Wow, I wish I had Jon M. Sweeney’s luck. I mean, The Pope Who Quit was already doing well when it first came out last year, but I’m willing to bet sales have gone through the roof in the last couple of weeks. Sweeney actually discusses, in this book, the possibility that Benedict XVI might choose to resign. Now that the pope actually has done that, I’m sure readers are more intrigued than ever by this well-written biography of the only other pope in history who actually did walk away from the job.
Pope Celestine V, or Peter Morrone as he was known pre-papacy, was a hermit monk who founded a religious order and was a popular preacher and teacher in the Italy of the late 1200s. During a lengthy and fruitless conclave to choose a new pope, one of the cardinals suggested Peter as a candidate, and it appears the suggestion was seized upon as an example of divine inspiration. The reluctant hermit was hauled out of his solitary retreat and made leader of the church, but Peter/Celestine only held the position for fifteen weeks. During that time he was almost completely ineffectual, was believed to be a puppet of the King of Naples, insisted on living in a hut built inside a courtyard of the palace where he was supposed to reside, and made no effort to deal with the complex political and ecclesiastical problems a pope was supposed to handle. Three months into his term he resigned and went home, intending to return to his quiet hermitage. Instead, he was arrested and imprisoned by his successor (who had helped him with the legal procedures necessary for his abdication), and died a short while later in prison, possibly murdered.
Sweeney does a great job of making a medieval story (with the usual sketchy source material of that era) highly readable, and offers some interesting suggestions about Celestine’s motivations. Maybe, he suggests, the pope who quit was not merely ineffectual and unable to cope with the task: maybe his withdrawal from the demands of the job and his subsequent abdication was a form of protest against what the papacy was and represented in that era. Maybe Celestine’s choice was meant to demonstrate that in the medieval church at that time, it was impossible for a truly holy man to hold a position of power. Is it still that way today? Sweeney (a convert to Catholicism) raises some intriguing parallels and possibilities to today’s papacy — though he gets no points for being a prophet, since he concludes there’s virtually no chance Benedict XVI would ever resign, despite rumours and suggestions to that effect.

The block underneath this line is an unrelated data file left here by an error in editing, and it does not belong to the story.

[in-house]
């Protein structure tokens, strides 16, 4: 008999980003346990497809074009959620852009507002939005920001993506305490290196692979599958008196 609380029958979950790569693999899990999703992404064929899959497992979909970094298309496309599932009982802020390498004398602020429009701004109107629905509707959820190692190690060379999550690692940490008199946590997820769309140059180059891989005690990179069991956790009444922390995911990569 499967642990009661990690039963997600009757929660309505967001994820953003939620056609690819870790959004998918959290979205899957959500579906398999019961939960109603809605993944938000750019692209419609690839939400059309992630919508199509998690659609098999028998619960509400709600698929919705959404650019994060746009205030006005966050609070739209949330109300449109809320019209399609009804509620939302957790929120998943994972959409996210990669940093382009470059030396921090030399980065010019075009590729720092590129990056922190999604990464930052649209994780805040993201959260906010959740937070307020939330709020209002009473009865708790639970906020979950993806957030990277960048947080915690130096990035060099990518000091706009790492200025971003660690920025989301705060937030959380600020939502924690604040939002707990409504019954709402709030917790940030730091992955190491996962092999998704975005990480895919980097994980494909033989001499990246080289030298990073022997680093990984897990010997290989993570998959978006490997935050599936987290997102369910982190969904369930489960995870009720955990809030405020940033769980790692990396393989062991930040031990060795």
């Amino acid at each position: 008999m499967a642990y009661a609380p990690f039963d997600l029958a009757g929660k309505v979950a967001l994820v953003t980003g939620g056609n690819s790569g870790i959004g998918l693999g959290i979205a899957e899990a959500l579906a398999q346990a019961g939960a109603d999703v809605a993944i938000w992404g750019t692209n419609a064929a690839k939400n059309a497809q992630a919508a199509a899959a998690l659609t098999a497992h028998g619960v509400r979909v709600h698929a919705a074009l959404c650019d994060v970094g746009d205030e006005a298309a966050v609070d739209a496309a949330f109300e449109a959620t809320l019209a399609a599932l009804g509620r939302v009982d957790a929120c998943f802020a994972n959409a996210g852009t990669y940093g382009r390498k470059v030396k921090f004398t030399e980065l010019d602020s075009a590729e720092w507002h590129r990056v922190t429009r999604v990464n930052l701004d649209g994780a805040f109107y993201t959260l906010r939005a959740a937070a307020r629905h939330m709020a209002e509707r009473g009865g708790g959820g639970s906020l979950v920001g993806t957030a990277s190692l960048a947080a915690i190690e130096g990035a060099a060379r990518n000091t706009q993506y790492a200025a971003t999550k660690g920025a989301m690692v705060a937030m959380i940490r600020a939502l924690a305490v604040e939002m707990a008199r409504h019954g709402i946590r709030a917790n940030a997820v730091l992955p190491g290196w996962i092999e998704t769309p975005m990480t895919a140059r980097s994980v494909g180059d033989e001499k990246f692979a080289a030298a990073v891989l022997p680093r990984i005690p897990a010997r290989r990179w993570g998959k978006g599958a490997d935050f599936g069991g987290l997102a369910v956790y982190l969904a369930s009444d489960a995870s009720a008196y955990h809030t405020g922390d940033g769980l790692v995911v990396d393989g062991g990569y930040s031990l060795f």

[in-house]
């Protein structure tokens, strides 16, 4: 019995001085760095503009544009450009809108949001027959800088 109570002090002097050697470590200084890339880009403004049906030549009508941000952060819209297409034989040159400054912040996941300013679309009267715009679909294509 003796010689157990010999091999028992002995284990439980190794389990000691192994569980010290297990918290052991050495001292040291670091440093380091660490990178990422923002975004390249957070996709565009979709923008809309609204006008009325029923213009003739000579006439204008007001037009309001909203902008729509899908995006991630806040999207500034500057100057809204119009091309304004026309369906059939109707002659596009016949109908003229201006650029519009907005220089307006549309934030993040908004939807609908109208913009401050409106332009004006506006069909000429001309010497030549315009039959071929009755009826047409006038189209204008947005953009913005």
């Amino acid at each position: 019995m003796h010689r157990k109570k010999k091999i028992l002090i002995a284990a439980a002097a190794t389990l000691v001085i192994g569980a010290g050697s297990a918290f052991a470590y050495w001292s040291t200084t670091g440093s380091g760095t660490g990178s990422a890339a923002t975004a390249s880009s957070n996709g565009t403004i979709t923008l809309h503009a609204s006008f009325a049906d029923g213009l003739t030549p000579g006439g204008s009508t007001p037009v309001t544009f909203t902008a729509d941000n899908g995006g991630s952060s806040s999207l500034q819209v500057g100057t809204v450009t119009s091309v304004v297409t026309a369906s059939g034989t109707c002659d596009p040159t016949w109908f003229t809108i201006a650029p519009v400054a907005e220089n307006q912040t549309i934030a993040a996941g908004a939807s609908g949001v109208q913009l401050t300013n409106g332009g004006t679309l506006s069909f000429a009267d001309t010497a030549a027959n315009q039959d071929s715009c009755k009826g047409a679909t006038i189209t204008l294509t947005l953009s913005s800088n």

Well, he has resigned. Unlike many of my fellow Seventh-day Adventists I do not have the horrified fear of or fascination with the papacy that characterizes some conservative Protestants, and I am not looking for signs of the end-times or the antichrist in the election of a new pope. I think of the papacy as a fascinating historical and religious institution and I’m very interested in how it’s changed over the centuries that the office has existed. I didn’t know anything about Celestine V before picking up this book, which I’ve had on my to-read list for several months. It was the resignation of Benedict that inspired me to move the book to the top of the list and read it, and I’m sure many other readers have done the same in the last few weeks. I hope Jon M. Sweeney does very well off the current fascination with popes who quit — both of them. He deserves to, as he’s done a nice job of popularizing a story from history most of us would not know of otherwise.